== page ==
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R. v. Lloyd

This case is on appeal from a decision of Judge Galati of the BC Provincial Court. Mr. Lloyd was convicted of three counts of possession for the purposes of trafficking under section 5(2) of the Controlled Drugs and Substances Act. As Mr. Lloyd had a previous conviction for a designated drug offence, he was subject to a mandatory minimum sentence of one year under section 5(3)(a)(i)(D). Mr. Lloyd challenged the mandatory minimum sentence provision, arguing that it violated sections 7, 9 and 12 of the Charter.

Provincial Court Judge Galati found the mandatory minimum violated section 12’s protection from cruel and unusual punishment. While a one-year sentence would not be cruel and unusual in Mr. Lloyd’s case, it would be so in the case of a reasonable hypothetical offender, such as a drug-addicted individual in possession of a small amount of a drug which was shared, or intended to be shared, with a spouse or friend. Judge Galati observed that this is a situation that occurs daily on the downtown eastside of Vancouver. Judge Galati declared the minimum sentence provision of “no force and effect” under s. 52 of the Charter. Mr. Lloyd was sentenced to a one-year sentence of imprisonment.

The BCCLA was granted leave to intervene in an appeal to the BC Court of Appeal. The BCCLA’s submissions focused on reasonable hypothetical offenders who may be caught by the mandatory minimum sentence and for whom a minimum one-year sentence would be grossly disproportionate. The Association argued that, while mandatory minimum sentences are not unconstitutional per se, they must be carefully scrutinized to ensure that they do not unfairly trench on individual rights and freedoms. The Association also argued that mandatory minimums for drug offences virtually ensure the cycle of addition and recidivism will remain unbroken.

Read the BCCLA’s argument at the Court of Appeal here >>

The Court of Appeal delivered oral reasons for judgment on June 6, 2014. The Court allowed the government’s appeal of the sentence and substituted an 18 month sentence of imprisonment for Mr. Lloyd. The Court first found that Judge Galati exceeded his jurisdiction by making a formal declaration of invalidity. The Court went on to hold that, as in this case, where the mandatory minimum sentence is not dramatically different from the appropriate sentencing range absent a minimum, the sentence will not necessarily have an inflationary effect. The Court found that there was no inflationary effect from the one-year mandatory minimum sentence in this case. Here, the appropriate sentence for Mr. Lloyd would be in the 12 to 18 month range. The Court declined to rule on the constitutionality of the minimum sentencing provision, as it would have no impact on the appropriate sentence for Mr. Lloyd.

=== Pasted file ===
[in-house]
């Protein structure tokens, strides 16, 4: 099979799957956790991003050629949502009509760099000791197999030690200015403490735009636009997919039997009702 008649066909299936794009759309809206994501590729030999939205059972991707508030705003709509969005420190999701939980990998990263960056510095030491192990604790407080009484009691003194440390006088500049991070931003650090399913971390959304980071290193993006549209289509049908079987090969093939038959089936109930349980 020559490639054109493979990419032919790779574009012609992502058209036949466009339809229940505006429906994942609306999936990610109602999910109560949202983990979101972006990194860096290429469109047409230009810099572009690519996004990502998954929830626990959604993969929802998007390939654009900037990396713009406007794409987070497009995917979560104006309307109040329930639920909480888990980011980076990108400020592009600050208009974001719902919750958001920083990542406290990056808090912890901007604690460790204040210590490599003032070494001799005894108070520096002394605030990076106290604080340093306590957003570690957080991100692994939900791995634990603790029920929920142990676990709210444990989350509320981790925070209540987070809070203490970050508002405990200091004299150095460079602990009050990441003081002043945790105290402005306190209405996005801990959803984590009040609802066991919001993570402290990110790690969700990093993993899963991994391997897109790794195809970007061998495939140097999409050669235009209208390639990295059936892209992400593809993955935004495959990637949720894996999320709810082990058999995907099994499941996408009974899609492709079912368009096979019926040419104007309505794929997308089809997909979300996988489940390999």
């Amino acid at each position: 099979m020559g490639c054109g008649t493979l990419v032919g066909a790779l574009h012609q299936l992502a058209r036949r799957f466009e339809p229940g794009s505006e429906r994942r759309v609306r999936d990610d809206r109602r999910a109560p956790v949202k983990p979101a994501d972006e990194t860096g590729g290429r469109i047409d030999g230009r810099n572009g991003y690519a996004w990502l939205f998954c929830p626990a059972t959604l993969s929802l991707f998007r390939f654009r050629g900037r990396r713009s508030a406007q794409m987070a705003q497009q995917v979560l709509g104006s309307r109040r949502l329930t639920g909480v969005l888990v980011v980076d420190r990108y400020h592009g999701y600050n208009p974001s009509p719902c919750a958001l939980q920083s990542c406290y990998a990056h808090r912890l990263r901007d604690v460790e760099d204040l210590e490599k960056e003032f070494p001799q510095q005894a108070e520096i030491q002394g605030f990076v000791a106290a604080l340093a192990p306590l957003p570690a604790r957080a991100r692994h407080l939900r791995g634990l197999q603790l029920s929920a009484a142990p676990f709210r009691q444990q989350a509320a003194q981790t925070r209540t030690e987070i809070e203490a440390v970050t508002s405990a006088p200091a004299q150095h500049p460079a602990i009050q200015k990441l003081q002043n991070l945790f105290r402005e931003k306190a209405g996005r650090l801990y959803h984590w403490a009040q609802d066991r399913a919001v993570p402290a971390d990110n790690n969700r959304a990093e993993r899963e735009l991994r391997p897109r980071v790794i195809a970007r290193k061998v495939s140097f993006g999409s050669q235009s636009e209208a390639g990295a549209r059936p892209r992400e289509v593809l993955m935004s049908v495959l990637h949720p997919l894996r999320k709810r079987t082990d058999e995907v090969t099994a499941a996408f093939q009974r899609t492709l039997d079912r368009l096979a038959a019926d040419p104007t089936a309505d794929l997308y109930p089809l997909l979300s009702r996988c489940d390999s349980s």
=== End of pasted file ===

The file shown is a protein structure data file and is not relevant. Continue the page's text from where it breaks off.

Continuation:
The judgment of the BC Court of Appeal can be found here >>

Mr. Lloyd appealed to the Supreme Court of Canada. The BCCLA again intervened in the case. At the Supreme Court, the Association urged the Court to look at the reasonably foreseeable and broad, practical effects of the one year mandatory minimum sentence on individual rights and civil liberties. Because of recent changes to immigration law, for permanent residents and foreign nationals (not designated as refugees), a one year jail sentence will effectively result in deportation from Canada, without a right of appeal. The BCCLA argued that this is an important consideration when assessing whether the mandatory minimum sentence in some cases constitutes cruel and unusual punishment contrary to s.12 of the Charter.

The Supreme Court issued its decision on April 15, 2016. In a 6:3 decision, the Supreme Court overturned the Court of Appeal’s ruling and struck down the mandatory minimum. The majority held that while the mandatory minimum did not constitute cruel and unusual punishment in Mr. Lloyd’s particular case, it would in reasonably foreseeable circumstances. This is so because it applies to a wide range of situations, including those involving drug addicted individuals selling small amounts of drugs to support their addiction.

The Court indicated that other mandatory minimum sentences still on the books may also amount to cruel and unusual punishment in violation of the Charter, stating: “the reality is that mandatory minimum sentences for offences that can be committed in many ways and under many different circumstances by a wide range of people are constitutionally vulnerable because they will almost inevitably catch situations where the prescribed mandatory minimum would require an unconstitutional sentence.” To pass constitutional muster, mandatory minimums must be carefully tailored to catch only offenders for whom the minimum is justified, or must include a safety valve that would allow judges to use their discretion to exempt those for whom the mandatory minimum would constitute cruel and unusual punishment.

The Supreme Court of Canada’s decision is available here.

The BCCLA is represented by Matthew Nathanson of MN Law.

Read the BCCLA’s argument at the Supreme Court of Canada here.

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